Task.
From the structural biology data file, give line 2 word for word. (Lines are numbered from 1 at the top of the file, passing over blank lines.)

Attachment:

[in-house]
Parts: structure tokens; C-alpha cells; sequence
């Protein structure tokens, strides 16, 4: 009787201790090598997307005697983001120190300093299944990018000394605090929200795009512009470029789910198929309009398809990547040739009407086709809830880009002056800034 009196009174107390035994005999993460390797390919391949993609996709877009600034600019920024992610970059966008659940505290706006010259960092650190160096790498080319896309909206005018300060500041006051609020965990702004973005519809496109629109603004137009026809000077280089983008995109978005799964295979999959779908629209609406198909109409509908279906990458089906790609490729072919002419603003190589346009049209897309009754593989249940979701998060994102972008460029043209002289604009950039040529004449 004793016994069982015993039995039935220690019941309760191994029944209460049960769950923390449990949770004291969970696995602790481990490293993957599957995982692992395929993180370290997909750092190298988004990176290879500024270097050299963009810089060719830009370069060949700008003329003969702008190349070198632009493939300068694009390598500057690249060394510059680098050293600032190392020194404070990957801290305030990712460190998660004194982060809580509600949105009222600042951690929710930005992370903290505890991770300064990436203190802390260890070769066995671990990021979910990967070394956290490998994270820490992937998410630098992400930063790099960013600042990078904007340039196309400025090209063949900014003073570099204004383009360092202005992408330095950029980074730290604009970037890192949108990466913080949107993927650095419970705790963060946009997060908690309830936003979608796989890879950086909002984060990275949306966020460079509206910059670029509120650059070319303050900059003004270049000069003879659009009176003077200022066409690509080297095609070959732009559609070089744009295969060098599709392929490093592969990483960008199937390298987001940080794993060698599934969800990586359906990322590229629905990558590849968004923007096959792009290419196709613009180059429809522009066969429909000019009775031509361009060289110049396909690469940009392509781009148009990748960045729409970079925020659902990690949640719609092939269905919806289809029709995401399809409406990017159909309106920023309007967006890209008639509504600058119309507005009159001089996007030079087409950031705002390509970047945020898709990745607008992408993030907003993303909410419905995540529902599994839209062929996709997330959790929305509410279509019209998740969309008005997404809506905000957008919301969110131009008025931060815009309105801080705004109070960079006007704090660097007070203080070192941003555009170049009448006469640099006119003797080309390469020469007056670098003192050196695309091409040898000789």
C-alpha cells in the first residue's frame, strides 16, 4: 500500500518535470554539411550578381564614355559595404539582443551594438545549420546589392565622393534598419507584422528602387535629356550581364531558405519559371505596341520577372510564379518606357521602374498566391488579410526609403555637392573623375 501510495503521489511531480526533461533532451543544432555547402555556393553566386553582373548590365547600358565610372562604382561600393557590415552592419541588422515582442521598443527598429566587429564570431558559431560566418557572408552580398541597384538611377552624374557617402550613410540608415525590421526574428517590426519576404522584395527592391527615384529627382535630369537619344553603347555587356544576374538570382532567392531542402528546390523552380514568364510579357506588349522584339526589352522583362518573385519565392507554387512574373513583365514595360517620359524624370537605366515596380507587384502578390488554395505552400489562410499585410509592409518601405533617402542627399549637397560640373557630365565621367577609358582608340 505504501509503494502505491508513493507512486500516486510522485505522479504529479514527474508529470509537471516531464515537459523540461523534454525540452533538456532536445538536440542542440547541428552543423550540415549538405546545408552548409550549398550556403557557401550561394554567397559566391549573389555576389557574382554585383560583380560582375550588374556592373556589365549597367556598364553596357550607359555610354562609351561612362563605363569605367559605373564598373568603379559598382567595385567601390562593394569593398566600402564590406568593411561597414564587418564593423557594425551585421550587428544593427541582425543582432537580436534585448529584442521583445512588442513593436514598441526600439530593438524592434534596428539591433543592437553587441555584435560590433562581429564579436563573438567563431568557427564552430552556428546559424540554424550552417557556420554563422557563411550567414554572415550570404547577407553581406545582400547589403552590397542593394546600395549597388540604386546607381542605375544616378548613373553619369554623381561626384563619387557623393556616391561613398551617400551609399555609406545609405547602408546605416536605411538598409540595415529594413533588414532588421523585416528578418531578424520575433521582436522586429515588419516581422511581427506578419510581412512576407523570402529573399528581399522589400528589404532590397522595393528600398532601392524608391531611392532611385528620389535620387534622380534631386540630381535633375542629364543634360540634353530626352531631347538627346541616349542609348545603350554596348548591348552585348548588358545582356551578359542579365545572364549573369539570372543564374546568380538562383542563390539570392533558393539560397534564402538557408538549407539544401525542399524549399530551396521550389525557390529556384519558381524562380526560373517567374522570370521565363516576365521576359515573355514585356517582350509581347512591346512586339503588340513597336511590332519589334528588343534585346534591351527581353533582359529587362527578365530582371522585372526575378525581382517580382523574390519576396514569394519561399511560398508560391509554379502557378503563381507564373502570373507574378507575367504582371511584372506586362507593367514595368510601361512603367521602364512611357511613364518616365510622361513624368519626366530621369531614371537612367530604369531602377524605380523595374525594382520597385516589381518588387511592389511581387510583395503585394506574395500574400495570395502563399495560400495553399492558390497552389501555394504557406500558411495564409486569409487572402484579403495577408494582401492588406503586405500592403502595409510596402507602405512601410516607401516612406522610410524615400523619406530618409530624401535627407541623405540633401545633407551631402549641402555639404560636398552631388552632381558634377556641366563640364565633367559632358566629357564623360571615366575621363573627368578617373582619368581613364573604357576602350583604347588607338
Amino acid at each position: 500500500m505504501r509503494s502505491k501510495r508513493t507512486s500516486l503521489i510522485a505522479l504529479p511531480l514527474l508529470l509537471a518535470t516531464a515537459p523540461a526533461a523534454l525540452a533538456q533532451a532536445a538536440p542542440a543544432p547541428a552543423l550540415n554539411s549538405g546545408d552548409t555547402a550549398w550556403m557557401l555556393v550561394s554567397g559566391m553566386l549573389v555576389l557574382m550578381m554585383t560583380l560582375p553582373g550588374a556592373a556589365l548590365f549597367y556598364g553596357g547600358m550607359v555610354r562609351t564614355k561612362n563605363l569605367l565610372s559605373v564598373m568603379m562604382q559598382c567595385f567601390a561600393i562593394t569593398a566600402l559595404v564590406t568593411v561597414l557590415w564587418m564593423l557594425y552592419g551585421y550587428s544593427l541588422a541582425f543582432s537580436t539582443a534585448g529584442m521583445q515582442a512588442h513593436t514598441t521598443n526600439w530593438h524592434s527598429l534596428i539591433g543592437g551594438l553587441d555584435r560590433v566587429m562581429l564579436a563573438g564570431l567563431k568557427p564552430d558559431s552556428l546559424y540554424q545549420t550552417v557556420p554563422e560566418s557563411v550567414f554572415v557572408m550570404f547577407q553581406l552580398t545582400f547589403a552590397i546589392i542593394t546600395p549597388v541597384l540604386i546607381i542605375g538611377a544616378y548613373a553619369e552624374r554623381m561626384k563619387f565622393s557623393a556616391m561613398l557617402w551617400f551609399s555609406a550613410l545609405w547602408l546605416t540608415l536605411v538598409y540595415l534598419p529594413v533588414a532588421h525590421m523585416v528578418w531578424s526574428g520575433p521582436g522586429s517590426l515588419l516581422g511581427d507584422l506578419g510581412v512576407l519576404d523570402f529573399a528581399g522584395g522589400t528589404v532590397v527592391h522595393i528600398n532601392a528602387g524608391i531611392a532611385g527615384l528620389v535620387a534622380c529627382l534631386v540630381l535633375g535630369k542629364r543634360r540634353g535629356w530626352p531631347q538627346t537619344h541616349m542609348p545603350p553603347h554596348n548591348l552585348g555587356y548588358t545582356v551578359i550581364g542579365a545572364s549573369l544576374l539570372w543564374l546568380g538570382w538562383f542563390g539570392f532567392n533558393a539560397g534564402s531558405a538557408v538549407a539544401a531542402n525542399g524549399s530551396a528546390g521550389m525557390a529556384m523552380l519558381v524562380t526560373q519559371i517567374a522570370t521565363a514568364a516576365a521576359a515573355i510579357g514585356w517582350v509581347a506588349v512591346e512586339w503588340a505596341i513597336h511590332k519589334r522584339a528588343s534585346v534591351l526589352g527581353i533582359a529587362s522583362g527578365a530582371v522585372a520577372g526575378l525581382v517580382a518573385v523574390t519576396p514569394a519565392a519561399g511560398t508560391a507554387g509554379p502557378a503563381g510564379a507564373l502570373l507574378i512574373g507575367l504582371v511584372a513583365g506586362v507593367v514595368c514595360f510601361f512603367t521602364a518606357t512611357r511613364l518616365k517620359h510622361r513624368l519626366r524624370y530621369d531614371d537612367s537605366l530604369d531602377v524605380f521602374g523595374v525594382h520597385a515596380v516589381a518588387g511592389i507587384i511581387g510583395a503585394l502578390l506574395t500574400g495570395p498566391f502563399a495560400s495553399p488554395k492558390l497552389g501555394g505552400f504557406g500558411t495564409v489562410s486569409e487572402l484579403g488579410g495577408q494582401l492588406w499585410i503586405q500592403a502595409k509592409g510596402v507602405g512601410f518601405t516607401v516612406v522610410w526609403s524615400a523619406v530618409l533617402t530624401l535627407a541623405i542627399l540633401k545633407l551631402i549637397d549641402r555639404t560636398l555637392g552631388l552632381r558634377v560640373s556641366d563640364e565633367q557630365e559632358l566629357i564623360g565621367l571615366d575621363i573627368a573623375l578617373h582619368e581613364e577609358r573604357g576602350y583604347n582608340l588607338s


Parts: structure tokens; C-alpha cells; sequence